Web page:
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The LEPC is a product of federal legislation that was passed after the Bhopal disaster in India, where thousands of people died because of an accident involving an accidental release of a hazardous chemical. To prevent similar occurrences in our own communities, Congress passed the Emergency Planning and Community Right-to-Know Act (EPCRA), also known as the Superfund Amendments and Reauthorization Act (SARA Title III), in 1986.


The LEPCs are the link between citizens, industry, and government.

Local Emergency Planning Committees (LEPCs) work to understand the hazards in the community, develop emergency plans in case of an accidental release or natural disaster, and look for ways to prevent accidents. The role of LEPCs is to form a partnership between local governments and industries to enhance all-hazards preparedness.  LEPCs are crucial to local hazardous materials planning and community right-to-know programs. The local government is responsible for hazmat planning and response within their jurisdiction. This includes:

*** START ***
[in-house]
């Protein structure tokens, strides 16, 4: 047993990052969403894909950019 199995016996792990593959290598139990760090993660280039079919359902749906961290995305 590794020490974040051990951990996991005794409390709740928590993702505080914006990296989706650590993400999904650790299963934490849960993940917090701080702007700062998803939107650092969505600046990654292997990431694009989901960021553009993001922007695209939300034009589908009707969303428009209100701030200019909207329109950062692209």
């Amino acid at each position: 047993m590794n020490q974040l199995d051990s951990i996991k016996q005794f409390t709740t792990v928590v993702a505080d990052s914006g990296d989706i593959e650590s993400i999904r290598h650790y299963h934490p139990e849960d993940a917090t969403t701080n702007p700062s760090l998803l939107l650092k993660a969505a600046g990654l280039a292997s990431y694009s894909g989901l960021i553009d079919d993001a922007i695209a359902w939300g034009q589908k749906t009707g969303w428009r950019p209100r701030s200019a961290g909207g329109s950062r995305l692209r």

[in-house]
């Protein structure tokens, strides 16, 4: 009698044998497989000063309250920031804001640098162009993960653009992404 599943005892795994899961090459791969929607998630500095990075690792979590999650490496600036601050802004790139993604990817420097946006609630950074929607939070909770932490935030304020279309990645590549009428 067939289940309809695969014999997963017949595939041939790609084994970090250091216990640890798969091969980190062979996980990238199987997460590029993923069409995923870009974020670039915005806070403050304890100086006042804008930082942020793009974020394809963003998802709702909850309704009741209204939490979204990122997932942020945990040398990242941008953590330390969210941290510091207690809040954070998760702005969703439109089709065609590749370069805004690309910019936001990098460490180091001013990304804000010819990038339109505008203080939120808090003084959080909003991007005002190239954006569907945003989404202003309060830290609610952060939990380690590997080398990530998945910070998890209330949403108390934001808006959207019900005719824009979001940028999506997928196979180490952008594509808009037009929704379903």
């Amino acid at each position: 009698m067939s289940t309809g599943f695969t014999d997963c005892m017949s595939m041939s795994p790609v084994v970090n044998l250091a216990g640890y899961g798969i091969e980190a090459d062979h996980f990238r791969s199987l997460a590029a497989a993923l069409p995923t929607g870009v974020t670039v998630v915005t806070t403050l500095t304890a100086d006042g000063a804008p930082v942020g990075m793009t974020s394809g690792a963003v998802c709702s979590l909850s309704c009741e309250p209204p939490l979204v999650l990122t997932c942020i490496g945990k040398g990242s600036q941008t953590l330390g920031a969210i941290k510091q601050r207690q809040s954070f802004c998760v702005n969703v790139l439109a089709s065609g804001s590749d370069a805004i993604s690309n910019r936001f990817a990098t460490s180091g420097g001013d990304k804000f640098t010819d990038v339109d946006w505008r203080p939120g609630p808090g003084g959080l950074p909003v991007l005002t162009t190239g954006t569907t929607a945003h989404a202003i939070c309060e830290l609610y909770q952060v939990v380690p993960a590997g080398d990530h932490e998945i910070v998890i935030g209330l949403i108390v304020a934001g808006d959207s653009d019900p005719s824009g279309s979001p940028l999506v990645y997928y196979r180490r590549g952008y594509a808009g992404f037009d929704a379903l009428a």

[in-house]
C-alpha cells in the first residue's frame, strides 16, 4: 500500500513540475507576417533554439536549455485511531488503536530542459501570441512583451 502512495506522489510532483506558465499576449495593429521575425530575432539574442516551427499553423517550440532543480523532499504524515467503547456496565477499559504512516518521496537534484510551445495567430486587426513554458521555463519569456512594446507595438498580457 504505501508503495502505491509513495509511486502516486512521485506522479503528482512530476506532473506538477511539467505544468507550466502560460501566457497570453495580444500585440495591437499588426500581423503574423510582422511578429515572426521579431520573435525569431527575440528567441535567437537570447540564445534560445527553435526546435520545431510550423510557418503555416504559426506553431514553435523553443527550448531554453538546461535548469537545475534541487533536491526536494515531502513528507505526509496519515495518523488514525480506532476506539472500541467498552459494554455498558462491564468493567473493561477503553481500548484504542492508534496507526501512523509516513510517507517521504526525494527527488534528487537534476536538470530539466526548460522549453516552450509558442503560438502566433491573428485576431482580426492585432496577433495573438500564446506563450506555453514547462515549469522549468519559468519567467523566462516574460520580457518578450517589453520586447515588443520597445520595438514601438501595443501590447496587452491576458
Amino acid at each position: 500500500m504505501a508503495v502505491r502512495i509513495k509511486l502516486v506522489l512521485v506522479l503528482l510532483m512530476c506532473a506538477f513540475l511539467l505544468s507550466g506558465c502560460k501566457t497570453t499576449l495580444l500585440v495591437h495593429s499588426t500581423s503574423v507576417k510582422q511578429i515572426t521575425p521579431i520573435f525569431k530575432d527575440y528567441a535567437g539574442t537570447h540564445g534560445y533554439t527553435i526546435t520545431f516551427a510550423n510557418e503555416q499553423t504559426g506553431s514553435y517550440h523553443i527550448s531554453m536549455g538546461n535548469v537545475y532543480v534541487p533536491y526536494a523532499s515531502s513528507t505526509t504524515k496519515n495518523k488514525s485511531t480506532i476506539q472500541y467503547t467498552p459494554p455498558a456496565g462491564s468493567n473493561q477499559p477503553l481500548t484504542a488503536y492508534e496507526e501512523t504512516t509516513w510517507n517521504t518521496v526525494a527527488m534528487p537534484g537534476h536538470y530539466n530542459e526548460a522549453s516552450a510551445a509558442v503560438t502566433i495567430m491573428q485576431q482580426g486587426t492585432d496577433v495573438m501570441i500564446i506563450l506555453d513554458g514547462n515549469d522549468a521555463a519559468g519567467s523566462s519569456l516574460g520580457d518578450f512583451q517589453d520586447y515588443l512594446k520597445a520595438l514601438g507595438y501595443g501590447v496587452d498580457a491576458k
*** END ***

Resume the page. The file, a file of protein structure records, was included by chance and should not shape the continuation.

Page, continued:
• Ensuring the local hazard analysis adequately addresses hazmat incidents;

  • Incorporating planning for hazmat incidents into the local emergency management plan and annexes;

  • Assessing capabilities and developing hazmat response capability using local resources, mutual aid and contractors;

  • Training responders; and

  • Exercising the plan.

Increasing community

awareness is key!


Because LEPCs are most familiar with the hazards in their community, and because local citizens tend to be the first responders for emergencies, LEPCs are in the best position to assist local governments in developing plans to respond to hazardous material emergencies and natural disasters.



Quarterly each year, the chair calls together a meeting of the Local Emergency Planning Committee (LEPC). Below are Minutes of what was considered at each meeting.





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